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Tuesday, 22 May 2012


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In my view photography is "the water we swim in" here, facilitated by Mike's deep interest. It's the shared viewpoint, the common experience, whatever we are talking about.

Photography is all too prone to getting self-absorbed and self-referential, especially when it forgets that it is also a mirror onto the world.

Any person who is concentrating on being creative or tasteful, is reliably ensuring the opposite, in my view. And anyone who is concentrating on how good the tool is, probably has let the pressure off the task at hand.

We need a wider inner life to call on; but an outward facing eye - since you can't chase after significance. It will follow after you (if and when it sees fit).

Sometimes there's a book that needs to be read, to clear a logjam of some kind and move forward: and this might be Mante, or it might be Dante (grin). I enjoy that we might find either recommendation here.

Mike, I wonder if there was a RSS problem with your article on friday, because I also missed it and I'm positive it didn't appear in my RSS reader...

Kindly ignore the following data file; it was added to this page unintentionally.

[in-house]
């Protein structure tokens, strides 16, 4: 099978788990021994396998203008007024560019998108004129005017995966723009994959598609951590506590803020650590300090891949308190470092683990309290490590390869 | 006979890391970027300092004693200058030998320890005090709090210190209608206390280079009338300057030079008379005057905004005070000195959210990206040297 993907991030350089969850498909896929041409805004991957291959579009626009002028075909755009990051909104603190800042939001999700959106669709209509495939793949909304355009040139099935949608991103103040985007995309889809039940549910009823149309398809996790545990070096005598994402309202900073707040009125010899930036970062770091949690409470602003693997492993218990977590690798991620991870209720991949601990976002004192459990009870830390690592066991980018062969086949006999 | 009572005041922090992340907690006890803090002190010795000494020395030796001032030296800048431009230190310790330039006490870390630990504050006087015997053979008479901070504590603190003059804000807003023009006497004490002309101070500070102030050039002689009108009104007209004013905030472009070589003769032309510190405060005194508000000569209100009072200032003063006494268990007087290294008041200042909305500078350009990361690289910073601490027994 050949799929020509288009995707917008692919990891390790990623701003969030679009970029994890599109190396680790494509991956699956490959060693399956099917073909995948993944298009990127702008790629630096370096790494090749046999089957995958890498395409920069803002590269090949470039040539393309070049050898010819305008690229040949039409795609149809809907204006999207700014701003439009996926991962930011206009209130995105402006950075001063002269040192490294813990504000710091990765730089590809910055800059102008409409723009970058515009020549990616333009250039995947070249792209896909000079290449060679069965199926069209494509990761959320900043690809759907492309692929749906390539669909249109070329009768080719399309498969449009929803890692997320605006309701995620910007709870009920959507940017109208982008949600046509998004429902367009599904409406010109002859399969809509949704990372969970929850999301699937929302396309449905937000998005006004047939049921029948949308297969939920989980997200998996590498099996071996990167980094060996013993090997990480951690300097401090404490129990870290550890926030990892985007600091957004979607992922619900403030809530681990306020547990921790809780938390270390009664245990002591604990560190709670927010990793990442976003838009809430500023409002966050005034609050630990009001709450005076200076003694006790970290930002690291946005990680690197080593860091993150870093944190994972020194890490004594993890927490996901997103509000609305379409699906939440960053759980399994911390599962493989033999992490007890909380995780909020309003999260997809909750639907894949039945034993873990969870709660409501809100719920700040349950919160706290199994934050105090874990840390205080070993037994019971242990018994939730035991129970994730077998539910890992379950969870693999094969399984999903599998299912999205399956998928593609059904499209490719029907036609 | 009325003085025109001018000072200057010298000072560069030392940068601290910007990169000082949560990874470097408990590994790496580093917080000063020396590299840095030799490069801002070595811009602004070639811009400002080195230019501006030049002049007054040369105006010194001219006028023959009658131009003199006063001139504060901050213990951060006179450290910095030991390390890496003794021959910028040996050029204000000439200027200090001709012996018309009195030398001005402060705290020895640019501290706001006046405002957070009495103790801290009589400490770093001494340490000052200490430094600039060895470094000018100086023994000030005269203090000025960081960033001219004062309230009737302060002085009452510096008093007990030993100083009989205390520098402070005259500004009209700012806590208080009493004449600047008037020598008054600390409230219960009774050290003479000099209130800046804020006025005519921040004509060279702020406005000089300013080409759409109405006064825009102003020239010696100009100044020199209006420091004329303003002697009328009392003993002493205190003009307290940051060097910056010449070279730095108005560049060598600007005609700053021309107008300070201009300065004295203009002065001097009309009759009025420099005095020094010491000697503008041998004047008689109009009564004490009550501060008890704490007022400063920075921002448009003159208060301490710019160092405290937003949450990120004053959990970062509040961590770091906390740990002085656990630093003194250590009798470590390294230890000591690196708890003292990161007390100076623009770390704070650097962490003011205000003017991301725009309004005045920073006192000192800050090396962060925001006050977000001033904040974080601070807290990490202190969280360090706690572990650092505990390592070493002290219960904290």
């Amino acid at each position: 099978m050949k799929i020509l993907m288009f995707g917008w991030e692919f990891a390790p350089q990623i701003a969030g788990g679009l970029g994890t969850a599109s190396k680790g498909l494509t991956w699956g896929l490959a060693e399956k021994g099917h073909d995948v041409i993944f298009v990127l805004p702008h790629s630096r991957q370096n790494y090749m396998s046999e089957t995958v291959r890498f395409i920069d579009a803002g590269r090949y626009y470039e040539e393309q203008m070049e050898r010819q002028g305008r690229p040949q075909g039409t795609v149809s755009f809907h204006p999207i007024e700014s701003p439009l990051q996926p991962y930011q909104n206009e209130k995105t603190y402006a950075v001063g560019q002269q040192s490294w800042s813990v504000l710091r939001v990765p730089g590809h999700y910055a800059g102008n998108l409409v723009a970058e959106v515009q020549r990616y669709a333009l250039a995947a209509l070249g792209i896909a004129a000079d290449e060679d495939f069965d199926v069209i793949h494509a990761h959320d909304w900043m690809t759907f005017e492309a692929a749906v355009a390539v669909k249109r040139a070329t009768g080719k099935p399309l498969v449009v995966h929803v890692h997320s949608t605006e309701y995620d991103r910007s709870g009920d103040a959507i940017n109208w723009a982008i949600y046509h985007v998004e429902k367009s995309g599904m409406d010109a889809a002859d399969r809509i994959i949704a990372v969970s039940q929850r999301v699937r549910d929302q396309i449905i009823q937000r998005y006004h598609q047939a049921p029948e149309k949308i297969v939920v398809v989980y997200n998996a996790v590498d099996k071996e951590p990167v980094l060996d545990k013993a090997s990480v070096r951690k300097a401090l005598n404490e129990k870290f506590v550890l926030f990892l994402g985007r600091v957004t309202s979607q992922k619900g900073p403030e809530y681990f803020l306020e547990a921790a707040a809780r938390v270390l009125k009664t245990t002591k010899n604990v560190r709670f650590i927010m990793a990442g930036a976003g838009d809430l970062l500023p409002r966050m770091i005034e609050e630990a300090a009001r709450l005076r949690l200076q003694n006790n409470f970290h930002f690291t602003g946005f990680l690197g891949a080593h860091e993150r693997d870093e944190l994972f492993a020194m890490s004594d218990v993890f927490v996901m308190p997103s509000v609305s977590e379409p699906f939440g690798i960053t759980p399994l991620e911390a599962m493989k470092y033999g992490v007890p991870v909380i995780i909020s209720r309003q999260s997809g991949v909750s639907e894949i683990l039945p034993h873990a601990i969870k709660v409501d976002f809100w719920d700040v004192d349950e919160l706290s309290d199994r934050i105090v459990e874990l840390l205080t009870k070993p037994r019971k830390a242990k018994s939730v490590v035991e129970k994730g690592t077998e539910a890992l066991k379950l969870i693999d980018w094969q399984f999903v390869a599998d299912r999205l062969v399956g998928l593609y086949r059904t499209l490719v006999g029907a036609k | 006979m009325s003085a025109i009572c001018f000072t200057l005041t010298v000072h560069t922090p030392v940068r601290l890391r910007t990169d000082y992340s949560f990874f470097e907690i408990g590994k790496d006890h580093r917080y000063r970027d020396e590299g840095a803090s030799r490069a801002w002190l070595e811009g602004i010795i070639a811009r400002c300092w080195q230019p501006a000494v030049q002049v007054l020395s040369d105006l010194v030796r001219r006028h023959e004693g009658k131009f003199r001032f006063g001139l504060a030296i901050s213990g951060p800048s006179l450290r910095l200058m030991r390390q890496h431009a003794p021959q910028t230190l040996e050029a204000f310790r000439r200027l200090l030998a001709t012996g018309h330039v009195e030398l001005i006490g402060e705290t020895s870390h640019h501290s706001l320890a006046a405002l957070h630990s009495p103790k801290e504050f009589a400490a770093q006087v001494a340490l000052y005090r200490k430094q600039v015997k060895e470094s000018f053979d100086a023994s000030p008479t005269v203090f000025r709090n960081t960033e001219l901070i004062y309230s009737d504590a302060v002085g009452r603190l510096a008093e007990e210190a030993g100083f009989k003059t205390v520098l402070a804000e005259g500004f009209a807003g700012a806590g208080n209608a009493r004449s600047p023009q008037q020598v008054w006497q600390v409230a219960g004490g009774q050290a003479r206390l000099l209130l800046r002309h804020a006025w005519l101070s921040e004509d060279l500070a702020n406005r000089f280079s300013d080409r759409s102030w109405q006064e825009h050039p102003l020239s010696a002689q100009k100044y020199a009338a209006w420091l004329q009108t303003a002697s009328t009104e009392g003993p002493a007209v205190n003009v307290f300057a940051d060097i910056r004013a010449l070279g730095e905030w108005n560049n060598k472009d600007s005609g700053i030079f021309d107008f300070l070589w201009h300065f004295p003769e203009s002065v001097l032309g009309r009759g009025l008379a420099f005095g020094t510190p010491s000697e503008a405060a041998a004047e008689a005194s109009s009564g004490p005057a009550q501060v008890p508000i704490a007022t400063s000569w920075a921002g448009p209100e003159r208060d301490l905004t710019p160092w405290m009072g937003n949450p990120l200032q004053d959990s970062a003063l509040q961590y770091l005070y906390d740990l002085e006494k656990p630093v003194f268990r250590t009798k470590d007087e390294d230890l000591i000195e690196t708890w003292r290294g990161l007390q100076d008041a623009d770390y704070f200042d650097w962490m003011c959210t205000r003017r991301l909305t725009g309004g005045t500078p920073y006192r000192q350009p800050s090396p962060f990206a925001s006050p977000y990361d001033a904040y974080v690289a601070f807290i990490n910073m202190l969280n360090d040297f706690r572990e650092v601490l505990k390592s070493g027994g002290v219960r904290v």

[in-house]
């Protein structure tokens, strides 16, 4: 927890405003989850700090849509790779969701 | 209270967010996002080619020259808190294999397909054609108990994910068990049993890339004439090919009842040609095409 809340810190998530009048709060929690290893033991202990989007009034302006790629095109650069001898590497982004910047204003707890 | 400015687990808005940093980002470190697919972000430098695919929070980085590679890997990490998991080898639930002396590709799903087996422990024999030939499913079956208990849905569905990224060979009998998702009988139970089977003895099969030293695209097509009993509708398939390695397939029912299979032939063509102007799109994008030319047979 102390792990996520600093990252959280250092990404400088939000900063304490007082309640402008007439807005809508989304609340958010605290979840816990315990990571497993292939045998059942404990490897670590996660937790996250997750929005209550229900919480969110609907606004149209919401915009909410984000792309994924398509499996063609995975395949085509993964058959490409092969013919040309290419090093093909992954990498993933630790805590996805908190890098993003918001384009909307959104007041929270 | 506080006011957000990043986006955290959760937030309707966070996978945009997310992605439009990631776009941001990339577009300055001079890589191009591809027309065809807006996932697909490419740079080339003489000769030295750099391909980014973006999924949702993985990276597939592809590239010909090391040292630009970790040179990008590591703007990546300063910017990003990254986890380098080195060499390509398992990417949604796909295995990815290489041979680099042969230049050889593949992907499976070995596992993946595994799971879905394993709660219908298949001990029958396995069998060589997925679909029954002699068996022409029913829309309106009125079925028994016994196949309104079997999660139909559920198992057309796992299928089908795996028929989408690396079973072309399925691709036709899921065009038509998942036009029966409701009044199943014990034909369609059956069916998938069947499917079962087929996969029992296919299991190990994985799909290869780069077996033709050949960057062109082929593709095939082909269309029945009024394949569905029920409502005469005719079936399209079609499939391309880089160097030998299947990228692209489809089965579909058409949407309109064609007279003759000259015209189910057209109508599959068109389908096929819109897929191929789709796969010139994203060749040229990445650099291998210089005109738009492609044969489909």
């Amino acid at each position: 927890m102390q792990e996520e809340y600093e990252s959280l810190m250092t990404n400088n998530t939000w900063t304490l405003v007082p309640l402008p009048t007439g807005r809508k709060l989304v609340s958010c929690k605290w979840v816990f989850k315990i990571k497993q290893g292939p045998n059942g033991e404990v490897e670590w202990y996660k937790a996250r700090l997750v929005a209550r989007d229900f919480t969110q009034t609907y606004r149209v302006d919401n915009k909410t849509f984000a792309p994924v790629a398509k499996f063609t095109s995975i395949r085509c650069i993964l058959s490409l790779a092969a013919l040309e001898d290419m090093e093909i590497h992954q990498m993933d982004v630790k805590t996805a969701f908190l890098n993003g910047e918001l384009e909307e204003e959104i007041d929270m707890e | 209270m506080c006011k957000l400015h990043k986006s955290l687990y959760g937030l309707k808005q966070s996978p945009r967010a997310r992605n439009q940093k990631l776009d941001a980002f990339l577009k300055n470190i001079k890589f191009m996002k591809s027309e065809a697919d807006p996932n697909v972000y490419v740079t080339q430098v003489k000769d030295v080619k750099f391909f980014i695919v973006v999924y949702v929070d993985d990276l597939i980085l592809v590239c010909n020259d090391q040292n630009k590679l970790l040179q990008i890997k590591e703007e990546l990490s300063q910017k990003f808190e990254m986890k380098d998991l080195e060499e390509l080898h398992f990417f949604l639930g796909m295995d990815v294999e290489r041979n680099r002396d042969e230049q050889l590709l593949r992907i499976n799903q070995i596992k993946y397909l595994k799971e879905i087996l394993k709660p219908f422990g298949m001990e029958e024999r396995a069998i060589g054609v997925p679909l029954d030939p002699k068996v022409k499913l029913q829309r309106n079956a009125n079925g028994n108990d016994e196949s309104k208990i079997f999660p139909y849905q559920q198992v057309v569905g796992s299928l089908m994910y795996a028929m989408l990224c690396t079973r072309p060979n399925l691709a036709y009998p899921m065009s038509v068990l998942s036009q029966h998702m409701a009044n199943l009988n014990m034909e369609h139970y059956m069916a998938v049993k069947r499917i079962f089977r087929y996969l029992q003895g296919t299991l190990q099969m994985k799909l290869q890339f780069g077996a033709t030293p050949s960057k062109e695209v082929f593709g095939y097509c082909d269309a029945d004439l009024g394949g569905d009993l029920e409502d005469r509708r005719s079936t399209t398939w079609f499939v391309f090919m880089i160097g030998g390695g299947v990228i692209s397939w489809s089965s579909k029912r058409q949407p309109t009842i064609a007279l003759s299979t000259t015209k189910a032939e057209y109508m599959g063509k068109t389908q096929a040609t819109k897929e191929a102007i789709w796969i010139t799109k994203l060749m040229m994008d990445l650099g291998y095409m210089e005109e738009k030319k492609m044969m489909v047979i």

> Not satisfied with your shooting? Spend more time shooting.

Given the response to the first worry, shouldn't that second one read:

"Worried about your camera choices?" Spend more on cameras.

It works for me...

"I am disappointed with the ink usage that seems to be inordinately high with this printer. There must be a problem here, or else I'm doing something wrong, but after very little printing, I am already having to replace all of my ink cartridges. This isn't good and I hope this problem can be resolved."

The above is the only review on the linked page for this printer. It has been my experience with both canon (non photo) printers, as well. Selling razor blades by the bucket seems to be Canon's cash flow source.

Dear Mike,

I tend to agree with the complaint about TOP having so many articles about buying stuff. There's a lot of interesting gear and books out there, for sure and TOP needs to keep the dough ball rolling, but I really miss your writing about your own work. Commissioned articles and reviews are great and Ctein's writing is invaluable but it would be awesome if you should start writing about your own photography again.

Thanks for the great posts on printing. I enjoy printing almost as much as capturing the images in the first place. I also enjoy matting my prints and thank Alain Briot for showing me how to do this properly in one of his excellent workshops.

Michael, one of the best ways to lose weight and improve your conditioning is to put the printer in the basement (along with a nice table to make your own mattes). That way, you'll take a trip down and up the stairs every time you produce a print. Somehow, the joy of producing a print outweighs the effort of doing the stairs and soon you won't even notice the round trip and you'll be slimmer and trimmer as well!

Maybe the offending poster wasn't counting articles about printing? On which point I note that you say you don't have a printer, and I haven't heard a whole lot about the darkroom project recently. Hmm, or the K5 - do you still have it?